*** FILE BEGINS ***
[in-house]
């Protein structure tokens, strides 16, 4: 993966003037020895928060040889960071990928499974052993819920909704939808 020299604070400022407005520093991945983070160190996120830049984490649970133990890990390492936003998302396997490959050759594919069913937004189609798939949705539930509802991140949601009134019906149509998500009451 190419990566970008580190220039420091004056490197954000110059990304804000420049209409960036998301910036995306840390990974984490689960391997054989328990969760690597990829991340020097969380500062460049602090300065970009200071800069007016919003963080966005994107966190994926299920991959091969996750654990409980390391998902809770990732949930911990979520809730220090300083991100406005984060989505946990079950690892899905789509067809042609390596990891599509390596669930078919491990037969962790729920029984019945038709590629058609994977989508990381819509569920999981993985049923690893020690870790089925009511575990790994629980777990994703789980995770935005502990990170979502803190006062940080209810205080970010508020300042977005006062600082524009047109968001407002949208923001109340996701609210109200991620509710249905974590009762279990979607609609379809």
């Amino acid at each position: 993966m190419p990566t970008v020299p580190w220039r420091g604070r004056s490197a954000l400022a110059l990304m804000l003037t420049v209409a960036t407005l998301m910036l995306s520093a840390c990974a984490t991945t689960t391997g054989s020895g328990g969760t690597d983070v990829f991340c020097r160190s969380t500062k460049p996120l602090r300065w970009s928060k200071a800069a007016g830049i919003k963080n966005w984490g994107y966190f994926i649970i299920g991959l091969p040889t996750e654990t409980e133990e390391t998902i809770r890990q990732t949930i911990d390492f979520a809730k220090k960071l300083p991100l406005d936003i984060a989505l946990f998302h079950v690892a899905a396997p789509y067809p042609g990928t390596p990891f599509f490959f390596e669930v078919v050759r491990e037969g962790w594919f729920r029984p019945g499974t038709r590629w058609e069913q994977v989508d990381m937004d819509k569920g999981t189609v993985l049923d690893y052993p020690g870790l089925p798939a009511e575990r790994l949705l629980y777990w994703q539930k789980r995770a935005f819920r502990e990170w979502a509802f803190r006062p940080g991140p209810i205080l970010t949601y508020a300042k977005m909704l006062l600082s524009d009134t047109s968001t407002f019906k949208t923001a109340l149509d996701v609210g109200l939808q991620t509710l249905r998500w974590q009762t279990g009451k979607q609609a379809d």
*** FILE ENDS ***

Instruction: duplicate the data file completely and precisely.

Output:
[in-house]
């Protein structure tokens, strides 16, 4: 993966003037020895928060040889960071990928499974052993819920909704939808 020299604070400022407005520093991945983070160190996120830049984490649970133990890990390492936003998302396997490959050759594919069913937004189609798939949705539930509802991140949601009134019906149509998500009451 190419990566970008580190220039420091004056490197954000110059990304804000420049209409960036998301910036995306840390990974984490689960391997054989328990969760690597990829991340020097969380500062460049602090300065970009200071800069007016919003963080966005994107966190994926299920991959091969996750654990409980390391998902809770990732949930911990979520809730220090300083991100406005984060989505946990079950690892899905789509067809042609390596990891599509390596669930078919491990037969962790729920029984019945038709590629058609994977989508990381819509569920999981993985049923690893020690870790089925009511575990790994629980777990994703789980995770935005502990990170979502803190006062940080209810205080970010508020300042977005006062600082524009047109968001407002949208923001109340996701609210109200991620509710249905974590009762279990979607609609379809």
């Amino acid at each position: 993966m190419p990566t970008v020299p580190w220039r420091g604070r004056s490197a954000l400022a110059l990304m804000l003037t420049v209409a960036t407005l998301m910036l995306s520093a840390c990974a984490t991945t689960t391997g054989s020895g328990g969760t690597d983070v990829f991340c020097r160190s969380t500062k460049p996120l602090r300065w970009s928060k200071a800069a007016g830049i919003k963080n966005w984490g994107y966190f994926i649970i299920g991959l091969p040889t996750e654990t409980e133990e390391t998902i809770r890990q990732t949930i911990d390492f979520a809730k220090k960071l300083p991100l406005d936003i984060a989505l946990f998302h079950v690892a899905a396997p789509y067809p042609g990928t390596p990891f599509f490959f390596e669930v078919v050759r491990e037969g962790w594919f729920r029984p019945g499974t038709r590629w058609e069913q994977v989508d990381m937004d819509k569920g999981t189609v993985l049923d690893y052993p020690g870790l089925p798939a009511e575990r790994l949705l629980y777990w994703q539930k789980r995770a935005f819920r502990e990170w979502a509802f803190r006062p940080g991140p209810i205080l970010t949601y508020a300042k977005m909704l006062l600082s524009d009134t047109s968001t407002f019906k949208t923001a109340l149509d996701v609210g109200l939808q991620t509710l249905r998500w974590q009762t279990g009451k979607q609609a379809d």